Monday
Jun212010

Adidas Scoring Sales With World Cup Products, Presence

Adidas said it expects to sell 13 million official 2010 World Cup game balls.June 21, 2010: The 2010 FIFA World Cup has just about reached its midway point but is already scoring benefits for adidas, which is an official sponsor, supplier and licensee for the month-long event.

During a press conference on June 21, adidas CEO Herbert Hainer said that the company has seen "record sales of at least $1.9 billion in its soccer category" this year as a direct result of the World Cup. According to Hainer, that represents a 15% increase from soccer-related sales in 2008 and a 25% increase from the 2006 World Cup, which was held in adidas' back yard in Germany.

"In the football category, we picked up just where we left off in 2009, leveraging our involvement with the FIFA World Cup 2010, and utilizing our convincing portfolio of products to incredible success," Hainer said during the press conference at the company's headquarters. "After the first ten days it is already clear that this World Cup will be a great success for adidas . . . We will not only achieve our ambitious goals in football, we will over-achieve them. "

Adidas official World Cup shirts include Germany (above) and host nation South Africa (right).Citing specific soccer-related products, Hainer said that Q1 2010 sales of soccer goods were up 26%, and that adidas projects selling more jerseys, footballs and soccer shoes than ever. The company's official status with FIFA includes all game balls and uniforms worn by referees, ball boys and all FIFA officials. Individual national teams, however, are able to negotiate their own deals for uniforms: adidas is outfitting 12 of the 32 squads that began the tournament on June 11; rival Nike has nine teams, including the U.S., and also England, which is outfitted by Nike division Umbro. Puma has seven.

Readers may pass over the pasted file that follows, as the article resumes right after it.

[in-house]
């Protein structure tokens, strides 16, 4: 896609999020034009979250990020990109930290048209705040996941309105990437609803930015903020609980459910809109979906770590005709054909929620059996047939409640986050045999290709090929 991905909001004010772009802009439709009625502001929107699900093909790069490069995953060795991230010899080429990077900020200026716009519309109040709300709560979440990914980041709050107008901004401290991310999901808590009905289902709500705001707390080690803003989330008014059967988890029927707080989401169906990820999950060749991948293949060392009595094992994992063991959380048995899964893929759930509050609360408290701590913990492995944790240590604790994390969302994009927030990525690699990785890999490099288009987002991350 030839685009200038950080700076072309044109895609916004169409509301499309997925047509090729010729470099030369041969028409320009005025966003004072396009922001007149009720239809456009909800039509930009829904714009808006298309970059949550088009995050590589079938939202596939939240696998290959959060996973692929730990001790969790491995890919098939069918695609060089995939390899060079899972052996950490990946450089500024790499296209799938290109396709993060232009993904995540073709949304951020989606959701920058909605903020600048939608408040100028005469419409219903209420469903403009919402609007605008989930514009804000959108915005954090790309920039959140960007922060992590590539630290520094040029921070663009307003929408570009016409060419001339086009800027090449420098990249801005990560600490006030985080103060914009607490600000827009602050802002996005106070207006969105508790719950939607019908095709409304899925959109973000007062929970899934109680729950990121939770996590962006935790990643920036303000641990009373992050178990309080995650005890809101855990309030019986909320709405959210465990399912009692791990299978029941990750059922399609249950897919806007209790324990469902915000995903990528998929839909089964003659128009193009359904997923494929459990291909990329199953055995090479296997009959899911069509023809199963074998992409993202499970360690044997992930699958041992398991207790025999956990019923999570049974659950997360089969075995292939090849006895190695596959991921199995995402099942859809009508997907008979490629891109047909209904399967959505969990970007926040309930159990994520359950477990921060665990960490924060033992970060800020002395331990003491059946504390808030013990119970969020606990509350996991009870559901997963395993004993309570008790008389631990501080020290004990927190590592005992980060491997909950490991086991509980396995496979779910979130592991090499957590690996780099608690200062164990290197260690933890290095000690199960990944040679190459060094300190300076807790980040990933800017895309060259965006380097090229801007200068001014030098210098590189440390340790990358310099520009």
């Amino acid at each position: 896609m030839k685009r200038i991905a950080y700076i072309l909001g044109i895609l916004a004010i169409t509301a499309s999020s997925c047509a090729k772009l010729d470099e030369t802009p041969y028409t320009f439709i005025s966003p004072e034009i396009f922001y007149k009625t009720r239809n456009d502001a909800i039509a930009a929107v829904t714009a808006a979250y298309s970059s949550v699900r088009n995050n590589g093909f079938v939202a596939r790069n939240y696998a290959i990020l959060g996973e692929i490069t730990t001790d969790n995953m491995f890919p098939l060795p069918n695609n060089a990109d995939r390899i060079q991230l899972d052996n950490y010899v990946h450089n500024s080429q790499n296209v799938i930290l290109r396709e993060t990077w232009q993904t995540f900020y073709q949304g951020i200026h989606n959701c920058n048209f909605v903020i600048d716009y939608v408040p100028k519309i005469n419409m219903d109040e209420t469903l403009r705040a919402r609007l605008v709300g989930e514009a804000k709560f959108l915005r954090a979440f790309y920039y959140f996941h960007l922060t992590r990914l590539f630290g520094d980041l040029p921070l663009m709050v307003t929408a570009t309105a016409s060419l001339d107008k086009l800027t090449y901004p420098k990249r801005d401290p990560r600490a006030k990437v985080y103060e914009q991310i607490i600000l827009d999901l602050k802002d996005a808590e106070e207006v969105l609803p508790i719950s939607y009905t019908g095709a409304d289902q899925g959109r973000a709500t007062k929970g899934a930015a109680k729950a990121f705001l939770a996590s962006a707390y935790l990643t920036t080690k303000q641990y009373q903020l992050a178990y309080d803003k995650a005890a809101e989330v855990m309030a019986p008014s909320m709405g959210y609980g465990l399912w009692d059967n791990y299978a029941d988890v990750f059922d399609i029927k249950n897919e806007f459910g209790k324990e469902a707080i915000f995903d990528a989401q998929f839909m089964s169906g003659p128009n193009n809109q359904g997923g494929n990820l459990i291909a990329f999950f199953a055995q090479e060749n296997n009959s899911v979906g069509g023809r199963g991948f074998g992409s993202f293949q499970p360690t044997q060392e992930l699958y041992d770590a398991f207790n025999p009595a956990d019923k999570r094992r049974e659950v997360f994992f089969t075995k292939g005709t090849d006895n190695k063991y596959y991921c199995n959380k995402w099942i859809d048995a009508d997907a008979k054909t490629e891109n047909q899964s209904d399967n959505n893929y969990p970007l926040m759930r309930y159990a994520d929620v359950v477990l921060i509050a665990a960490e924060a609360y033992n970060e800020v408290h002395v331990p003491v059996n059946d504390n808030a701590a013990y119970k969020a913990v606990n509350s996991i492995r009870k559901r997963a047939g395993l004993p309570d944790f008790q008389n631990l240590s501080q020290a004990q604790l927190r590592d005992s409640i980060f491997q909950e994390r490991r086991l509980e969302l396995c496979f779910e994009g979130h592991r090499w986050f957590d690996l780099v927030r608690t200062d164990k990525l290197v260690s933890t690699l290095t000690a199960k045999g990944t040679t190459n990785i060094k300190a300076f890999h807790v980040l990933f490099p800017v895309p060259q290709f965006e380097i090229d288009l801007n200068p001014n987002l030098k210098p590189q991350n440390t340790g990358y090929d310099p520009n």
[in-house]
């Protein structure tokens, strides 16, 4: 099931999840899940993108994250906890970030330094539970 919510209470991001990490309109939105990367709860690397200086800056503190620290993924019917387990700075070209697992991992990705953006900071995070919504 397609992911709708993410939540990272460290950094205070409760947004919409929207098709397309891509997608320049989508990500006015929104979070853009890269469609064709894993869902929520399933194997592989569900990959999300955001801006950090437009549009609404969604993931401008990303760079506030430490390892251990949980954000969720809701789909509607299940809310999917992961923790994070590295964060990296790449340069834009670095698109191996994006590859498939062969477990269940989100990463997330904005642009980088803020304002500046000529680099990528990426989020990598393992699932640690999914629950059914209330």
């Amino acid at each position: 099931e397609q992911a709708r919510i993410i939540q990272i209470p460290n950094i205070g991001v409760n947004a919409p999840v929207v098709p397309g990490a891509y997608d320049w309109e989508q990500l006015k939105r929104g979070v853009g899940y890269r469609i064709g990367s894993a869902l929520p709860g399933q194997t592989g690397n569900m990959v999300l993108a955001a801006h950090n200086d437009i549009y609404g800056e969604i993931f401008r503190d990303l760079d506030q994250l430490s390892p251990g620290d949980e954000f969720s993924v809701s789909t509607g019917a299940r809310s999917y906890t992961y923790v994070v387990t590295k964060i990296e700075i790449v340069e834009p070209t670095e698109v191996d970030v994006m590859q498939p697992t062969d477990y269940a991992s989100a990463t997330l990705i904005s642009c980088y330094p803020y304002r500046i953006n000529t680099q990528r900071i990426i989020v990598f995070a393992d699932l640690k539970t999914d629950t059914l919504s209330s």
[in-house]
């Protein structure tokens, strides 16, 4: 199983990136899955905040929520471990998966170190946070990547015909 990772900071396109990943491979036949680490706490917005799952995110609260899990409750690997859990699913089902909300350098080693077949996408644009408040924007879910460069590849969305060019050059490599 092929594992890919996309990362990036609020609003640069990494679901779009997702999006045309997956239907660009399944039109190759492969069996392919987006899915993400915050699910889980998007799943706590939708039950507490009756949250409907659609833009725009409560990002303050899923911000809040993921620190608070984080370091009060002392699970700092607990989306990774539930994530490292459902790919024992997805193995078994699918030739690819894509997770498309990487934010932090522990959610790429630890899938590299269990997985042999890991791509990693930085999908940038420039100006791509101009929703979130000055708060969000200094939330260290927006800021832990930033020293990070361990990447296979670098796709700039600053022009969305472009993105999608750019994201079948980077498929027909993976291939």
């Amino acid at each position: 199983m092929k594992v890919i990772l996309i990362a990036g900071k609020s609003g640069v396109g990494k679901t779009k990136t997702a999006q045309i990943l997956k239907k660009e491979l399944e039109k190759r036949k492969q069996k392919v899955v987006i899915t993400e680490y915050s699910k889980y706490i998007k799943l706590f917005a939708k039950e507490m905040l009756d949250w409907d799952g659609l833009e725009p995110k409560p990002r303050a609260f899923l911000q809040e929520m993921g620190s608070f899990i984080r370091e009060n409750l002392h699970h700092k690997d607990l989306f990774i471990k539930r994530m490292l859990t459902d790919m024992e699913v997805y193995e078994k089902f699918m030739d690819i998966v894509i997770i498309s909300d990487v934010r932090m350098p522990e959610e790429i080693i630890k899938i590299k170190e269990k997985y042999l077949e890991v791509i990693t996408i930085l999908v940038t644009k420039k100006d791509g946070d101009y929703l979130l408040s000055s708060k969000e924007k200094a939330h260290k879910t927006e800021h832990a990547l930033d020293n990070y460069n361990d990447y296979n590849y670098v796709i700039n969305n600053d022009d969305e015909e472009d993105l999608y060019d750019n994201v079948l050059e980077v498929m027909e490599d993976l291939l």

Nike has not yet released World Cup-related sales figures. But the Portland, Ore.-based company has already said it expects its "Write the Future" campaign to continue to generate global interest.

"The jerseys are doing much better than expected," Hanier said, sharing Q1 figures in which more than 6.5 million replica jerseys were sold. He also said the company anticipates selling more than 13 million of the official Jabulani game balls this year.

Although some players and coaches at the World Cup have criticized the new ball, Hainer spoke about it in positive terms. "[The Jabulani is] rounder than any ball we have ever made, more aerodynamic and goes faster."

Overall, according to Hanier, "Our football business is growing worldwide. This underlines the global power this tournament has. No matter how you look at it, in terms of sales, market share and visibility, adidas is and will remain the leading football brand."

While Soccer Fans Count Goals, Marketers Count $$$

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